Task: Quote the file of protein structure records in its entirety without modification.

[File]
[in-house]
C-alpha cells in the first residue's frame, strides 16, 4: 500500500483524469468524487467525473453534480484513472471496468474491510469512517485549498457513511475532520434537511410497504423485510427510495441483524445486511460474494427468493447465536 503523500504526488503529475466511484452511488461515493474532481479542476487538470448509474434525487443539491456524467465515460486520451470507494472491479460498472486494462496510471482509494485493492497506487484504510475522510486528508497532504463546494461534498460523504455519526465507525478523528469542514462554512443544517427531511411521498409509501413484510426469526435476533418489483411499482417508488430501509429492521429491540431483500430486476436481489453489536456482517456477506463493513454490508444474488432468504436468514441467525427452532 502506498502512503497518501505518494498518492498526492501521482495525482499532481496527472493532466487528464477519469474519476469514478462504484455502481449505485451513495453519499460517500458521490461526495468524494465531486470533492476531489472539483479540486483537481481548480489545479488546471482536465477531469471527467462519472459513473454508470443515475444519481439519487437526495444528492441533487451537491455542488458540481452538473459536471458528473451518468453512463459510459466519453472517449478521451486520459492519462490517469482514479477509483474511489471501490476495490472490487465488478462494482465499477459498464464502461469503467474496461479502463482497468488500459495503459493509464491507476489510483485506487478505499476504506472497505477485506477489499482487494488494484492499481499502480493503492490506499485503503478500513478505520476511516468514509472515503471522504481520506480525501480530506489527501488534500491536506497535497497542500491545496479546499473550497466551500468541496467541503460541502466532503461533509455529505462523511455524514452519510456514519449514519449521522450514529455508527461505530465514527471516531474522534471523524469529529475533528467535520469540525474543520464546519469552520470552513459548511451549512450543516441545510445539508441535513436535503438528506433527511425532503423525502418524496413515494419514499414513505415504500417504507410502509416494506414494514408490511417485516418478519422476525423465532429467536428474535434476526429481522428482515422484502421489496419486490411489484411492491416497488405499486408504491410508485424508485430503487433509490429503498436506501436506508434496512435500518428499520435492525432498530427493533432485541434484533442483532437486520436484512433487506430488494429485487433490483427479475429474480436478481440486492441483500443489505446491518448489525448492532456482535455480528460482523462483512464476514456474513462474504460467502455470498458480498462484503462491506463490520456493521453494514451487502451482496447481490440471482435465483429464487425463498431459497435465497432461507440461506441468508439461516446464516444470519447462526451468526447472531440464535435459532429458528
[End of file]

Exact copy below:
[in-house]
C-alpha cells in the first residue's frame, strides 16, 4: 500500500483524469468524487467525473453534480484513472471496468474491510469512517485549498457513511475532520434537511410497504423485510427510495441483524445486511460474494427468493447465536 503523500504526488503529475466511484452511488461515493474532481479542476487538470448509474434525487443539491456524467465515460486520451470507494472491479460498472486494462496510471482509494485493492497506487484504510475522510486528508497532504463546494461534498460523504455519526465507525478523528469542514462554512443544517427531511411521498409509501413484510426469526435476533418489483411499482417508488430501509429492521429491540431483500430486476436481489453489536456482517456477506463493513454490508444474488432468504436468514441467525427452532 502506498502512503497518501505518494498518492498526492501521482495525482499532481496527472493532466487528464477519469474519476469514478462504484455502481449505485451513495453519499460517500458521490461526495468524494465531486470533492476531489472539483479540486483537481481548480489545479488546471482536465477531469471527467462519472459513473454508470443515475444519481439519487437526495444528492441533487451537491455542488458540481452538473459536471458528473451518468453512463459510459466519453472517449478521451486520459492519462490517469482514479477509483474511489471501490476495490472490487465488478462494482465499477459498464464502461469503467474496461479502463482497468488500459495503459493509464491507476489510483485506487478505499476504506472497505477485506477489499482487494488494484492499481499502480493503492490506499485503503478500513478505520476511516468514509472515503471522504481520506480525501480530506489527501488534500491536506497535497497542500491545496479546499473550497466551500468541496467541503460541502466532503461533509455529505462523511455524514452519510456514519449514519449521522450514529455508527461505530465514527471516531474522534471523524469529529475533528467535520469540525474543520464546519469552520470552513459548511451549512450543516441545510445539508441535513436535503438528506433527511425532503423525502418524496413515494419514499414513505415504500417504507410502509416494506414494514408490511417485516418478519422476525423465532429467536428474535434476526429481522428482515422484502421489496419486490411489484411492491416497488405499486408504491410508485424508485430503487433509490429503498436506501436506508434496512435500518428499520435492525432498530427493533432485541434484533442483532437486520436484512433487506430488494429485487433490483427479475429474480436478481440486492441483500443489505446491518448489525448492532456482535455480528460482523462483512464476514456474513462474504460467502455470498458480498462484503462491506463490520456493521453494514451487502451482496447481490440471482435465483429464487425463498431459497435465497432461507440461506441468508439461516446464516444470519447462526451468526447472531440464535435459532429458528